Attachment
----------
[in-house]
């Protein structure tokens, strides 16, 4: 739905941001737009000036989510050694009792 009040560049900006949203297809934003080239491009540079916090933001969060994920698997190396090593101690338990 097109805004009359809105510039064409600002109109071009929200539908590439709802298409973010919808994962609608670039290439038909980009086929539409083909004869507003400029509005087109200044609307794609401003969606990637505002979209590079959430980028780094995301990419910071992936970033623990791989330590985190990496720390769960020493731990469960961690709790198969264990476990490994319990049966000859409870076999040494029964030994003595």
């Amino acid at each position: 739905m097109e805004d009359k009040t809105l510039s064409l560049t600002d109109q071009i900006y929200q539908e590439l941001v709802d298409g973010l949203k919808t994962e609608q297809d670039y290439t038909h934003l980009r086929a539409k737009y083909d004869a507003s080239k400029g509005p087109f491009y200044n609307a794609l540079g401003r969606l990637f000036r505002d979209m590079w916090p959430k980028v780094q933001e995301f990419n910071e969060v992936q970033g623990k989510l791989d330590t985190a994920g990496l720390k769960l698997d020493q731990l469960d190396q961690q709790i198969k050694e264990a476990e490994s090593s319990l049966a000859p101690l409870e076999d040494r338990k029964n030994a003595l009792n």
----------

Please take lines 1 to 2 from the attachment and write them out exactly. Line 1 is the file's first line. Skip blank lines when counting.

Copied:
[in-house]
């Protein structure tokens, strides 16, 4: 739905941001737009000036989510050694009792 009040560049900006949203297809934003080239491009540079916090933001969060994920698997190396090593101690338990 097109805004009359809105510039064409600002109109071009929200539908590439709802298409973010919808994962609608670039290439038909980009086929539409083909004869507003400029509005087109200044609307794609401003969606990637505002979209590079959430980028780094995301990419910071992936970033623990791989330590985190990496720390769960020493731990469960961690709790198969264990476990490994319990049966000859409870076999040494029964030994003595």